Close Reading of the Fair Dreamer


The image that I chose is entitled the Fair Dreamer.  The main subject of the image is a beautiful (fair) woman who appears to be asleep or is waking up as she is sprawled against the trunk of a willow tree.  The setting is on the banks of a lake.  There is also a parasol in one corner of the image and a rowboat in the other.  What intrigues me the most about this image is the posture of the woman.  She is stretching but in a way that looks exposing or inviting.  Her arms are stretched above her with one lying across her forehead, her legs aren’t crossed, and her eyes are closed, possibly hinting that the body language of the woman could be interpreted as one of relaxation, fragility, or sexual desire.  Her parasol, a tool that is used to shade/protect one’s self, also appears to have been tossed aside, which can imply that she is willingly giving off a sign of acceptance.

All of this reminded me of the readings that we covered in class that were about the female as a sexualized object.  Elizabeth Lee’s article on the Victorian Web, the Femme Fatale as Object, discusses the fascination with the female body that many male artists of the Victorian Era felt.  According to Jan Marsh, the femme fatale, a seductive and dangerous woman, became idealized to the point where they were “rendered decorative, depersonalized; they [became] passive figures rather than characters in a story or drama… women [were] reduced to an aesthetic arrangement of sexual parts, for male fantasies” (Lee 1).  In short, male artists feared the “sexual destructiveness” of the femme fatale and thus began to view their female human models as perfect, sexually attractive objects with a lack of a real identity.

I think that Elizabeth Lee’s article can be connected to the Fair Dreamer because the women of this image is similar to a female model that a male artist from the Victorian Era would desire.  As mentioned before, the body language of the woman is one of passiveness and sexuality.  Though she is fully clothed, she is still beautiful with an inviting posture and a tranquil/gentle expression on her face.  She is also asleep in nature, which further romanticizes the image and shows that she can be an example of a “femme fatale, whose dangerous sexual powers artists felt the need to reign in somehow to make her more palatable to Victorian audiences” (Lee 1).  By making her asleep, the artist has successfully quelled her “threatening” side.

Close Reading of Fannie’s Pets

From the archives of Dickinson’s Trout gallery (

In the image called Fannie’s Pets there is a fair young woman, dressed in white (of course!) surrounded by animals of the forest. These animals are charged with symbolism in the painting which contribute to the overall message or themes being portrayed to the audience, who at the time was Victorian society. Rabbits symbolize fertility and procreation, doves represent purity and religion (most likely Christianity or Catholicism), chickens are symbolic of fertility and motherhood, and the rest of the animals seem to also have to do with sexual desire and reproduction, especially the Peacock. And with all these animals that are vulnerable and easily preyed upon (including this new Woman in White), there is a man lurking in the forest, acting as predator to the woman who would be his sexual prey. The forest itself is symbolic of a dark, creepy, mysterious space where evil and predators lurk. The man is crouched in a dark, shady corner watching amazed as he sees this woman, ultimately a Snow White figure who seems to be luring him in with her purity and youthful fertility to bear more lurking sons in the future.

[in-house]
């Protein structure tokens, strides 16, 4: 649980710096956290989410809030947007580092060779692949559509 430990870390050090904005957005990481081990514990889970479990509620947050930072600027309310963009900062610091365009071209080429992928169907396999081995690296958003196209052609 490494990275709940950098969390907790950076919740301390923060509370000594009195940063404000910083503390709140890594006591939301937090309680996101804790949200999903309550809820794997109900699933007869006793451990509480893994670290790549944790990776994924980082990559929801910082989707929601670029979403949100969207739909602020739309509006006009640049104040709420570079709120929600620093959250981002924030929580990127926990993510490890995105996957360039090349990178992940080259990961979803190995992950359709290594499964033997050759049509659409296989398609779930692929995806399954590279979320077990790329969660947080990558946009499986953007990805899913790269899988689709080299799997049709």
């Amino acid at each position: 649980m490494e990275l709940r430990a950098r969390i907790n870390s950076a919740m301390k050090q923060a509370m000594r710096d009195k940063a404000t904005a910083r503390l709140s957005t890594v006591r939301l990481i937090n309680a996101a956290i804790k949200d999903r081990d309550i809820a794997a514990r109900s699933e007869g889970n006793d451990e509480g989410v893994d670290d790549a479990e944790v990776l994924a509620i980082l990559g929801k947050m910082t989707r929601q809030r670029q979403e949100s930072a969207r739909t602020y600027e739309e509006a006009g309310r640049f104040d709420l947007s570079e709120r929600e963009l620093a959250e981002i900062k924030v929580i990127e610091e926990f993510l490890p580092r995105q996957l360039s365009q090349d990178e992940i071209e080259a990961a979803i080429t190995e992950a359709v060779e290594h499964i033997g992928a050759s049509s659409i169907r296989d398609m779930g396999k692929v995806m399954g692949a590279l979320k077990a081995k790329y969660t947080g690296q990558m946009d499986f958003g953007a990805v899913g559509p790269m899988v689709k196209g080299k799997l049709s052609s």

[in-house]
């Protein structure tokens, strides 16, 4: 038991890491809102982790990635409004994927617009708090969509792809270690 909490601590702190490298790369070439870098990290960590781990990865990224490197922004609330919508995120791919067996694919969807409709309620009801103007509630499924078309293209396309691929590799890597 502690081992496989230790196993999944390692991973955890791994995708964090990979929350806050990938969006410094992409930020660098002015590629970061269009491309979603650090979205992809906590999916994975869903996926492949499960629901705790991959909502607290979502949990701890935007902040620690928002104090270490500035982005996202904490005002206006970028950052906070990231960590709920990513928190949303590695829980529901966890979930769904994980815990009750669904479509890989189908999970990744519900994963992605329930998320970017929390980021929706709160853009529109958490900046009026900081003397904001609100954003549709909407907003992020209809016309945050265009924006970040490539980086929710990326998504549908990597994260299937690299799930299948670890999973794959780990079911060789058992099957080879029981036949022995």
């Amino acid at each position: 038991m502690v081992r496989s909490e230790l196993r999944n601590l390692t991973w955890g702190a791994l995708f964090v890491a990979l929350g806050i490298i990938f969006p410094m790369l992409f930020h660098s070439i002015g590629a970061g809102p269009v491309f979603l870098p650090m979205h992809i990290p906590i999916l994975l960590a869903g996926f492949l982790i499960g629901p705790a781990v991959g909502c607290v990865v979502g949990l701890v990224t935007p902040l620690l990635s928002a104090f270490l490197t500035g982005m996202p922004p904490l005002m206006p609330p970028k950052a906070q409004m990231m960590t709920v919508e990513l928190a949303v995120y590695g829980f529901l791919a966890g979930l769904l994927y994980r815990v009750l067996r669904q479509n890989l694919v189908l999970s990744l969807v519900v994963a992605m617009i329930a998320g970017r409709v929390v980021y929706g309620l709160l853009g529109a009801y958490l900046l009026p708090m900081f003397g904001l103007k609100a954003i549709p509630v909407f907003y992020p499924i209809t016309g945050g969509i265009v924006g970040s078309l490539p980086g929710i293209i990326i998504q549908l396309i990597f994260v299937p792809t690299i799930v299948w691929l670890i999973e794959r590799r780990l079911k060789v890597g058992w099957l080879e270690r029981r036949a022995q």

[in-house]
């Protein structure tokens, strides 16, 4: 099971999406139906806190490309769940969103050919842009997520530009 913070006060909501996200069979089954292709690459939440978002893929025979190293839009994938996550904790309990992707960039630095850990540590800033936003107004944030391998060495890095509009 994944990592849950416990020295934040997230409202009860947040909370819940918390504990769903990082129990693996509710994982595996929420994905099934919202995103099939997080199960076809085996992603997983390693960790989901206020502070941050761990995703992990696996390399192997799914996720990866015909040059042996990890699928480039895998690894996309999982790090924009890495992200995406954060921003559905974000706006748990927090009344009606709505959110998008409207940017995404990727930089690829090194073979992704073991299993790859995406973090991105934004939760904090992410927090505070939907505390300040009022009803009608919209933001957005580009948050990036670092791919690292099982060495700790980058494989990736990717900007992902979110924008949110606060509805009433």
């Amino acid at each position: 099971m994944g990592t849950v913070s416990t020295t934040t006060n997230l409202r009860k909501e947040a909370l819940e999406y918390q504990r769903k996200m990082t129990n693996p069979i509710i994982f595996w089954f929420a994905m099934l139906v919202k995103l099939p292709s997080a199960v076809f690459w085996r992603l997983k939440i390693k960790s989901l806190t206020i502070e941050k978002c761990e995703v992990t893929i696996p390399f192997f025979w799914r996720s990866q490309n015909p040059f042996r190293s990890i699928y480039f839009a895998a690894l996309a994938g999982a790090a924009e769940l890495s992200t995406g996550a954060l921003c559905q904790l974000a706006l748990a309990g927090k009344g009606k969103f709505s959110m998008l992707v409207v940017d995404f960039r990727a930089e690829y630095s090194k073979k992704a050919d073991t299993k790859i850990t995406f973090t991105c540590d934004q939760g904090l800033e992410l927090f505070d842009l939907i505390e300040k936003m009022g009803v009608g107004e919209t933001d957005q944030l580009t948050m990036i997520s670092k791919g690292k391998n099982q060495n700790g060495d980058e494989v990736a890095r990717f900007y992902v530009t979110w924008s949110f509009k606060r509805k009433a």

Here, the image signifies that on the surface, this woman looks like the ideal Victorian “Angel in the House” as Kathryn Hughes’ article Gender Roles in the Nineteenth Century puts itHowever, the symbolism of the animals around her show her in a different light, as a sexual creature who has her own desires and sexual identity even though she is yet another Woman in White to add to our ever-growing collection and is ultimately the same as Laura Fairlie or the woman in the painting Health and Beauty, or insert-other-woman-in-white. This connects to Christina Rosetti’s poem in which she says these women being painted are “The same one meaning, neither more or less” and ultimately stripped of their individual identities because their purpose is to serve as sustenance and carnal pleasure for men. There is an under-layer of fetishizing the body of women as part of sexual fantasy such as Walter Hartright’s portrait of Laura that he keeps with him all the time or the imagery from Rosetti’s poem of a man who “feeds upon her face by day and night” as she is a feast for his eyes. In Fannie’s Pets, this woman serves as a feast for her predator’s eyes and most likely mouth as well.

Appearance also plays a major role in how women were perceived. In Judith Flander’s article Prostitution, “women who dressed or behaved in ways men considered inappropriate were deemed to be whores.” So, if their skirts were held up “just a little higher” than respectable women, they would be considered “streetwalkers” or prostitutes which is such an arbitrary and vague ( and all around ridiculously wrong) way of labeling women. Tying it back to Fannie and her pets, she is attracting a suitor because she is not defying the male patriarchal standards of what a woman should be (which is chaste, a virgin, and smart but not smarter than a man) at least with her physical appearance. She is dressed modestly and fully covered and dressed in the fairest of whites to represent her youth, fertility, and virginity.